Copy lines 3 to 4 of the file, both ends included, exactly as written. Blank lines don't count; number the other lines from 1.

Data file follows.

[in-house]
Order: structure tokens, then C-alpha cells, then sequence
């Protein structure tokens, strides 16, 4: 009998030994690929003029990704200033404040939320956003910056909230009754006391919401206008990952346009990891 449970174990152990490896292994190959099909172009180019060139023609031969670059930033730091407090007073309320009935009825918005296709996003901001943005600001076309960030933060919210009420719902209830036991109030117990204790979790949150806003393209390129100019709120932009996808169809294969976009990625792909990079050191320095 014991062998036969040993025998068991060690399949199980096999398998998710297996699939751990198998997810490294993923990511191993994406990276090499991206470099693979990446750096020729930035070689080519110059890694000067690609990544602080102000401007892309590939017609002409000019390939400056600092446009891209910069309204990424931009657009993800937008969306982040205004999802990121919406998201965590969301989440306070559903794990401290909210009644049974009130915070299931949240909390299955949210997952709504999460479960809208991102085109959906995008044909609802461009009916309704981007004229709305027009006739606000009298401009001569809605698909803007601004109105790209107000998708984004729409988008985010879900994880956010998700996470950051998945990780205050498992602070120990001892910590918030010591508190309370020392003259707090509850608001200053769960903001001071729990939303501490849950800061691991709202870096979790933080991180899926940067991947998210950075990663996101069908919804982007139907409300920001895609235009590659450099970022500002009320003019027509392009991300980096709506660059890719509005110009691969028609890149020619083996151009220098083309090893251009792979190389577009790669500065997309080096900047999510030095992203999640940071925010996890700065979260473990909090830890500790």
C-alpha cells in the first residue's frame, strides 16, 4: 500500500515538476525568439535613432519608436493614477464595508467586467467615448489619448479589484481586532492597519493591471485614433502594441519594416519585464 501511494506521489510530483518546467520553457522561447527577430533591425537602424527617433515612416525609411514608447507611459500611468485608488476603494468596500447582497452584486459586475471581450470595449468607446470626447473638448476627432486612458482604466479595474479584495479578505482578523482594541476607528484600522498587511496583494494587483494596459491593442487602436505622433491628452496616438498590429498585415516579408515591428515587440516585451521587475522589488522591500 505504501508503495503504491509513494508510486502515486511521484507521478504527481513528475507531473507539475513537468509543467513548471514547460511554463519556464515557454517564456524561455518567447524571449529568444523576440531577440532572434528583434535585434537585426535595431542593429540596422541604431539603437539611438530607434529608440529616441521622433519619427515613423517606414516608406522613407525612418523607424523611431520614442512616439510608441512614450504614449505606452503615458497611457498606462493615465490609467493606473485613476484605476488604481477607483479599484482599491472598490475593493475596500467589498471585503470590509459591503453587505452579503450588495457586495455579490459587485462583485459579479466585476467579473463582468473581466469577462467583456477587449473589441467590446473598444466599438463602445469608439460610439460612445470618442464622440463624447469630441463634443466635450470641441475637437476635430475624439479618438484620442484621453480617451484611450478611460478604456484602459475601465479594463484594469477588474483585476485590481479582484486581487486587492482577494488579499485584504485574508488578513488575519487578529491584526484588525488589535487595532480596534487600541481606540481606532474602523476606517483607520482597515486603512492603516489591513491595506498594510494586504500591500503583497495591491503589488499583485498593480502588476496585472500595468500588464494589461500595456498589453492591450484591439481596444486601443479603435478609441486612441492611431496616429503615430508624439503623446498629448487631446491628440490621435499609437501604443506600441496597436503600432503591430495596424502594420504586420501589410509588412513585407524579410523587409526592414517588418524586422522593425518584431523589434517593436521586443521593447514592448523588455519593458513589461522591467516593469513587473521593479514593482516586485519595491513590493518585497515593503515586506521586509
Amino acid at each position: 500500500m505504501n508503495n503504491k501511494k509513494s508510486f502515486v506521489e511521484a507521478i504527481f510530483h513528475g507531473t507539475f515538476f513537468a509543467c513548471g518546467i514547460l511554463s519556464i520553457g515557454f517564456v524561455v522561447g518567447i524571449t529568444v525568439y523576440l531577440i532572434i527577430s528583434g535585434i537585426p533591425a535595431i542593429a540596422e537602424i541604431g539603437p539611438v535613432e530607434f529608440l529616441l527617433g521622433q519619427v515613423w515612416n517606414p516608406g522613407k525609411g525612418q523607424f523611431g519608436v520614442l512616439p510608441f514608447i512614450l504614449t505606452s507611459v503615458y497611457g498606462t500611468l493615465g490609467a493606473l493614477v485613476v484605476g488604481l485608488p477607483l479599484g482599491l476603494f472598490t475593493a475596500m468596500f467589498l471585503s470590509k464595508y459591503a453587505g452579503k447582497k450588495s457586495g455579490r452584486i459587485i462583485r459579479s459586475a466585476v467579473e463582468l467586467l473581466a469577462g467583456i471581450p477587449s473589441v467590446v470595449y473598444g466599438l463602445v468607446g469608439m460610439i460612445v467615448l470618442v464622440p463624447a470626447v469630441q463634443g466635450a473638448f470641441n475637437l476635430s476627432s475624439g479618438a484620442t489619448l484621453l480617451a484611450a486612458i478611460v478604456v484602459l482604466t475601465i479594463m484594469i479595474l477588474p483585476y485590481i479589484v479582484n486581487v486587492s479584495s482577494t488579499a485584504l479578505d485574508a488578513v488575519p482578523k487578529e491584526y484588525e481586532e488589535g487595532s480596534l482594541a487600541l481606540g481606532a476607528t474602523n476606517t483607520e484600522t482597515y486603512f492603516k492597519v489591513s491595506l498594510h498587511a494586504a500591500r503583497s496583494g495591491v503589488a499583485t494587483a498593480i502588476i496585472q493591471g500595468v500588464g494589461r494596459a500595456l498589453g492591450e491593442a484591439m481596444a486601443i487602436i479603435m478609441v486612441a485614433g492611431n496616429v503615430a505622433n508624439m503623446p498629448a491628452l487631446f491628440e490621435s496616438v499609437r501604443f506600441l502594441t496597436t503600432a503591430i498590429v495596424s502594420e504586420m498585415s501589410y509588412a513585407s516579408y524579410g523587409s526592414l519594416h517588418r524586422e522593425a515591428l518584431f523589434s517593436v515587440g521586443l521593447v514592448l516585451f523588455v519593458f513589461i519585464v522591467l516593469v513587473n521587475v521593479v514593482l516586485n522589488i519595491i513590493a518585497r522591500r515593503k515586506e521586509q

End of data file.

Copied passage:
């Protein structure tokens, strides 16, 4: 009998030994690929003029990704200033404040939320956003910056909230009754006391919401206008990952346009990891 449970174990152990490896292994190959099909172009180019060139023609031969670059930033730091407090007073309320009935009825918005296709996003901001943005600001076309960030933060919210009420719902209830036991109030117990204790979790949150806003393209390129100019709120932009996808169809294969976009990625792909990079050191320095 014991062998036969040993025998068991060690399949199980096999398998998710297996699939751990198998997810490294993923990511191993994406990276090499991206470099693979990446750096020729930035070689080519110059890694000067690609990544602080102000401007892309590939017609002409000019390939400056600092446009891209910069309204990424931009657009993800937008969306982040205004999802990121919406998201965590969301989440306070559903794990401290909210009644049974009130915070299931949240909390299955949210997952709504999460479960809208991102085109959906995008044909609802461009009916309704981007004229709305027009006739606000009298401009001569809605698909803007601004109105790209107000998708984004729409988008985010879900994880956010998700996470950051998945990780205050498992602070120990001892910590918030010591508190309370020392003259707090509850608001200053769960903001001071729990939303501490849950800061691991709202870096979790933080991180899926940067991947998210950075990663996101069908919804982007139907409300920001895609235009590659450099970022500002009320003019027509392009991300980096709506660059890719509005110009691969028609890149020619083996151009220098083309090893251009792979190389577009790669500065997309080096900047999510030095992203999640940071925010996890700065979260473990909090830890500790």
C-alpha cells in the first residue's frame, strides 16, 4: 500500500515538476525568439535613432519608436493614477464595508467586467467615448489619448479589484481586532492597519493591471485614433502594441519594416519585464 501511494506521489510530483518546467520553457522561447527577430533591425537602424527617433515612416525609411514608447507611459500611468485608488476603494468596500447582497452584486459586475471581450470595449468607446470626447473638448476627432486612458482604466479595474479584495479578505482578523482594541476607528484600522498587511496583494494587483494596459491593442487602436505622433491628452496616438498590429498585415516579408515591428515587440516585451521587475522589488522591500 505504501508503495503504491509513494508510486502515486511521484507521478504527481513528475507531473507539475513537468509543467513548471514547460511554463519556464515557454517564456524561455518567447524571449529568444523576440531577440532572434528583434535585434537585426535595431542593429540596422541604431539603437539611438530607434529608440529616441521622433519619427515613423517606414516608406522613407525612418523607424523611431520614442512616439510608441512614450504614449505606452503615458497611457498606462493615465490609467493606473485613476484605476488604481477607483479599484482599491472598490475593493475596500467589498471585503470590509459591503453587505452579503450588495457586495455579490459587485462583485459579479466585476467579473463582468473581466469577462467583456477587449473589441467590446473598444466599438463602445469608439460610439460612445470618442464622440463624447469630441463634443466635450470641441475637437476635430475624439479618438484620442484621453480617451484611450478611460478604456484602459475601465479594463484594469477588474483585476485590481479582484486581487486587492482577494488579499485584504485574508488578513488575519487578529491584526484588525488589535487595532480596534487600541481606540481606532474602523476606517483607520482597515486603512492603516489591513491595506498594510494586504500591500503583497495591491503589488499583485498593480502588476496585472500595468500588464494589461500595456498589453492591450484591439481596444486601443479603435478609441486612441492611431496616429503615430508624439503623446498629448487631446491628440490621435499609437501604443506600441496597436503600432503591430495596424502594420504586420501589410509588412513585407524579410523587409526592414517588418524586422522593425518584431523589434517593436521586443521593447514592448523588455519593458513589461522591467516593469513587473521593479514593482516586485519595491513590493518585497515593503515586506521586509